This school has wonderful parent involvement and a really friendly staff. There's a dedication to the flow of the school that you can't help but to appreciate. When in the office I feel completely welcomed and at random kids walk around to offer warm cookies they just made in the kitchen with the cooking aid. I love that about the school. Also the parents have the same goals for their children's learning environment that bring us supportively together. The only reason I gave my school 4 out of 5 is because there are challenges for new families to get the hang of the pace of the Montessori curriculum especially if you don't start you kid at a pre-k level. It can be hard to gage where your child stands right away because your not going to see graded work. It would be helpful to have a workshop to coach new families on tips and tools to improve the overall understanding of the learning method before school starts. I would suggest doing research on the lifestyle and learning style of Montessori teachings before you start this school so you can have the tools to encourage your child from home also.
BMPCS is an amazing school. My family and I are so fortunate to have this gem in our backyard. The staff are dedicated , caring , and extremely knowledgeable. I have 5 year old twins, who have attended BMPCS for 2 years, and every day they literally run top speed to school. We LOVE BMPCS!!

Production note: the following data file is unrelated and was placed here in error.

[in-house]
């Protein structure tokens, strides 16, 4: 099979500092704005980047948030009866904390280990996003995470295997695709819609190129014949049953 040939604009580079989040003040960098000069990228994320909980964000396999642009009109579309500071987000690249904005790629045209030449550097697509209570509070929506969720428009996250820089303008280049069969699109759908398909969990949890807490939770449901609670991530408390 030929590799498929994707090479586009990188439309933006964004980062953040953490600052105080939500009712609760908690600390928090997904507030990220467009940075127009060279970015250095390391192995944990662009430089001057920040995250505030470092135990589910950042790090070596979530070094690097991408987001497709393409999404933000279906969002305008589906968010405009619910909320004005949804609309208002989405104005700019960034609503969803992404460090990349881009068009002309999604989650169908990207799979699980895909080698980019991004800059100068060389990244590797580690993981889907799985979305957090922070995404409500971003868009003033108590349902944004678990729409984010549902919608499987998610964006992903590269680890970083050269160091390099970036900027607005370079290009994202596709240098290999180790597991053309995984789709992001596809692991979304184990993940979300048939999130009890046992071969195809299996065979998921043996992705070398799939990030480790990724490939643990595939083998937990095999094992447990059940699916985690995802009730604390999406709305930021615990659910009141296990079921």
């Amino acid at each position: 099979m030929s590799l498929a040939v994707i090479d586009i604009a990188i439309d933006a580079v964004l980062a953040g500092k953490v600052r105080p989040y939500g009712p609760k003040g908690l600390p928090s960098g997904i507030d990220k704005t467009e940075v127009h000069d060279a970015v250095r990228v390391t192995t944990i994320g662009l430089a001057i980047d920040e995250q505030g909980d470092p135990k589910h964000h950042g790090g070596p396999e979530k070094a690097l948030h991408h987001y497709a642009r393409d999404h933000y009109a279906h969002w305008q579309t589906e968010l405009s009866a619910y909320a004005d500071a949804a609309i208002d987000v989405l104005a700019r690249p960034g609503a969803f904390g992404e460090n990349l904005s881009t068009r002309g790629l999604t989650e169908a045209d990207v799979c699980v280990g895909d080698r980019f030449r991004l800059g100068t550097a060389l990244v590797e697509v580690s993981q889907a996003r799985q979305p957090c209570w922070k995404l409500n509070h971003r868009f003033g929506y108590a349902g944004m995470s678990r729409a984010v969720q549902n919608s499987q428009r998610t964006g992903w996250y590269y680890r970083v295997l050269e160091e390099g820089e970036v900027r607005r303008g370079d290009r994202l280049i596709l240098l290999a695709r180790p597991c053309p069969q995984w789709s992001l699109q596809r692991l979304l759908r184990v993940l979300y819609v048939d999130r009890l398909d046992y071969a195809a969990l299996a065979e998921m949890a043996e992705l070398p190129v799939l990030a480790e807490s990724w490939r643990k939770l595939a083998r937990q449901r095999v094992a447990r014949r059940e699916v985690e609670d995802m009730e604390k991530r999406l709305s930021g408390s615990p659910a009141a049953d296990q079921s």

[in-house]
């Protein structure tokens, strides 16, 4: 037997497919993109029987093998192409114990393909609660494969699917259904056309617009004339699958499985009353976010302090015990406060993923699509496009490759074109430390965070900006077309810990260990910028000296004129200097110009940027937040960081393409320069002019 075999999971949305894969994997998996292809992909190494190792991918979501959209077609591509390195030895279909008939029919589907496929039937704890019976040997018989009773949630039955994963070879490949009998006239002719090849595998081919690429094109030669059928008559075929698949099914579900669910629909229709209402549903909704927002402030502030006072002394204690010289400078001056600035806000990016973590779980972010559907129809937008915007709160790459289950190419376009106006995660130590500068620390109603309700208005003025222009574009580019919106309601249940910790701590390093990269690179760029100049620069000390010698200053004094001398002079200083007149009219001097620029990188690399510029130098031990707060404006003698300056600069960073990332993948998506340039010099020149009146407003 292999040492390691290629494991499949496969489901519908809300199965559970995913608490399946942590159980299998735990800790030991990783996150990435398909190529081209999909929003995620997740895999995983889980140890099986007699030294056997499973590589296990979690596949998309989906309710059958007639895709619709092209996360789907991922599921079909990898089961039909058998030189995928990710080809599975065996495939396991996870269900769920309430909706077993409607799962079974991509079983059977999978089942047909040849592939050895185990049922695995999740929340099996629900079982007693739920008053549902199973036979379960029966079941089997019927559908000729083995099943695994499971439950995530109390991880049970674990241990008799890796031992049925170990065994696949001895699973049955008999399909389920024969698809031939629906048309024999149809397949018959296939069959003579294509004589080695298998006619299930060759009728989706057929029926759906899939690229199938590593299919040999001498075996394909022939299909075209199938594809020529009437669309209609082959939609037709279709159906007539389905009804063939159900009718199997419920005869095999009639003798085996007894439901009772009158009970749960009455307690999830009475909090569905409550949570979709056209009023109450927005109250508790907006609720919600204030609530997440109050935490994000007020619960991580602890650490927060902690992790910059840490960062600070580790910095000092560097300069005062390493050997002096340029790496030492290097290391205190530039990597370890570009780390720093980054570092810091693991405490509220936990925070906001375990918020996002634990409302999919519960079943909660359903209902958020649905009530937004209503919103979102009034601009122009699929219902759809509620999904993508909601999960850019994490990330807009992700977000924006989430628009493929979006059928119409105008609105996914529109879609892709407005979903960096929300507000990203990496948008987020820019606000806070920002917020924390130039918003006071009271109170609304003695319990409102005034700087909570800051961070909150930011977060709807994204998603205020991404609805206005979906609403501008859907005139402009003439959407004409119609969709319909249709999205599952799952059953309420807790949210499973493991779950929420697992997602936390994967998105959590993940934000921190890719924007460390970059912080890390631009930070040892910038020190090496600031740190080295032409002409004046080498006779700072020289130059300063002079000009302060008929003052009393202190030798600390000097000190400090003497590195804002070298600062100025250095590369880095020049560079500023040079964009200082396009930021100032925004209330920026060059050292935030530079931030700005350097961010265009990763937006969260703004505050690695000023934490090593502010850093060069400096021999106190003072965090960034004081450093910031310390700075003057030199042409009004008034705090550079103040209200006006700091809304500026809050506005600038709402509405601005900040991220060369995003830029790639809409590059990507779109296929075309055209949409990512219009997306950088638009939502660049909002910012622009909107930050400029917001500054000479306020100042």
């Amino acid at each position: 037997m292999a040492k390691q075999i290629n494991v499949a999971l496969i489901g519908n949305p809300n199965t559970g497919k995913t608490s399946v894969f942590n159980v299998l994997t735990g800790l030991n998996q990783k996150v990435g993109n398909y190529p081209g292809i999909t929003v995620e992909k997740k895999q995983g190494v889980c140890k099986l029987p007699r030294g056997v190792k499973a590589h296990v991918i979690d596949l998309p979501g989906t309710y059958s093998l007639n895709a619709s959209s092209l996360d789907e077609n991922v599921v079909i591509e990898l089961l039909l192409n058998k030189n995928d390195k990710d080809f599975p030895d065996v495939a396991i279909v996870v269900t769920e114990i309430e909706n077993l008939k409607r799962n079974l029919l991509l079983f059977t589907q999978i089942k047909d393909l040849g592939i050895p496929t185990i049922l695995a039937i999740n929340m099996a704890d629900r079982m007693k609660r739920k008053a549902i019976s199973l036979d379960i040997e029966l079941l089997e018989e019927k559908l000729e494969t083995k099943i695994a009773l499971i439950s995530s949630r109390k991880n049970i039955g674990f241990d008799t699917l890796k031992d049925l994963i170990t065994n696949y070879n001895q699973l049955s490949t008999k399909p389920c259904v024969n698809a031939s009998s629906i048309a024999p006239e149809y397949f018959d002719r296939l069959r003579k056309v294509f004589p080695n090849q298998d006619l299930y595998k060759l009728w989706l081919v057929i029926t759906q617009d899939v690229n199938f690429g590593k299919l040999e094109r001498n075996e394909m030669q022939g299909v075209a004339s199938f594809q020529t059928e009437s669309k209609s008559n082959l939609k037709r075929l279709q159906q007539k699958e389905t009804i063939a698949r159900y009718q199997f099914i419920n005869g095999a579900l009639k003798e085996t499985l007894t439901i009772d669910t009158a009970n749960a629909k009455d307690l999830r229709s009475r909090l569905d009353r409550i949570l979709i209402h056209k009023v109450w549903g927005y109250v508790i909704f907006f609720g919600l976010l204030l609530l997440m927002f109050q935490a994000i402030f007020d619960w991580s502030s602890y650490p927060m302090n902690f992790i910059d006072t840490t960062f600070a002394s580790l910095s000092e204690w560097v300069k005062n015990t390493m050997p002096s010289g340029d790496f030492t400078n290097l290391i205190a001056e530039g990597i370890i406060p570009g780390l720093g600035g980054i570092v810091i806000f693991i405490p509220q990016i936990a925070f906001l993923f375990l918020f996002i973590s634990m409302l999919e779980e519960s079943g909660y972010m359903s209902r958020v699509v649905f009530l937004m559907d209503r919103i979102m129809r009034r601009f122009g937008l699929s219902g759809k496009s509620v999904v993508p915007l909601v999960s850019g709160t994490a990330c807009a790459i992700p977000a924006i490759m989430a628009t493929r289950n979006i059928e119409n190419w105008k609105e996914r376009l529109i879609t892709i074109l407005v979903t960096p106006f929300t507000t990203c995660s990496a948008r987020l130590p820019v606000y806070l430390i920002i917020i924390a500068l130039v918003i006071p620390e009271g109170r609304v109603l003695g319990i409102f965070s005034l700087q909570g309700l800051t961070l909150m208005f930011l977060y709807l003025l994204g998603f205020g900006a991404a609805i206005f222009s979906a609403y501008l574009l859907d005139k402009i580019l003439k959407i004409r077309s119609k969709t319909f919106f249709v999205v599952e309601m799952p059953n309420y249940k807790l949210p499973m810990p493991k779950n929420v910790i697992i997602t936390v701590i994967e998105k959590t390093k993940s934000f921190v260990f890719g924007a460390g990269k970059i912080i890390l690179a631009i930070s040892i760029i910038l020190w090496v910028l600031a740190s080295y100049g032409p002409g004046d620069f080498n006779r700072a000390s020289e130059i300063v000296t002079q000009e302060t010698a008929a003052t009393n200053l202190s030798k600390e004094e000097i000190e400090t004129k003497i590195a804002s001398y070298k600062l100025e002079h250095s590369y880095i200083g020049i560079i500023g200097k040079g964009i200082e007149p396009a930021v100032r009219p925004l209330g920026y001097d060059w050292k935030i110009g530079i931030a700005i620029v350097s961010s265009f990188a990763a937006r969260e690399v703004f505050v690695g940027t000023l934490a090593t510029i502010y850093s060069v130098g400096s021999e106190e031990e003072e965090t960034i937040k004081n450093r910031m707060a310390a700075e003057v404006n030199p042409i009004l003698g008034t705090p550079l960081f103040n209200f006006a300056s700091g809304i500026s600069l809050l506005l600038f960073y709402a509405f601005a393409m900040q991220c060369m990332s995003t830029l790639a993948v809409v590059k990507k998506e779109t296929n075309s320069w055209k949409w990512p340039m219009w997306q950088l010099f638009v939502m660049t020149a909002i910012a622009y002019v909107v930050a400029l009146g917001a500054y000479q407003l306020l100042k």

Honestly, this school should have been shut down a long time ago. My son is exceedingly bright, and did well above advanced on the MSA. One year at this school, and he became basic in math. How could this happen unless the staff was negligent? And how can we, as parents, help our children when there is no homework and nothing to study? Great concept, lacking appication.
This is an absolutely wonderful school. I love the Montessori style of education and Baltimore is so privileged to have a public Montessori school that students can attend free of charge. The teachers and staff are amazing, the school is extremely well run, and it is a wonderful learning environment for children.
I can't figure out why the school does not offer a full-day program for the 3 year olds. Where is the extra cost? 3 year olds are part of the 3-5 year old classrooms. When they go home, no teachers or aides from those classrooms leave. They stay with the 4-5 year olds. So if there is no additional personnel cost, what is the issue? I understand the difficulty of finding an aftercare vendor for 3 year olds (staff ratio problems for that age), whether the kids are released at noon or 3pm, but with those children already in the building, they have the ability to create their own aftercare program. There are other inner city, public Montessori programs in other cities where the 3 year olds are included in the full-day program, and have an aftercare program. Only certain families can afford and arrange the logistics for the 3 year old program, and it shuts out working and middle class working parents especially. As the entry point to the school, the design of this excludes children of working parents from the school long-term, as those 3 year olds move into the 4 year old slots.
I wish I could abstain from the star rating as my child does not attend this school, but I am not able to do that. I do want to chime in regarding the 3-year-old half-day issue. My 3 year old was accepted to Baltimore Montessori via the lottery, but the fact that it is half day for the 3-year-old class WITHOUT ANY AFTERCARE made Montessori not possible for this working mom. And while it is true that there are no other public school options for 3-year-olds, a 2.5 hour day is harder logistically and more expensive for working parents (assuming you have to hire a part-time nanny) than most day-care facilities. I do wonder what is behind the half-day/no aftercare policy and what effect that policy has on the demographics of the families who accept places in the school.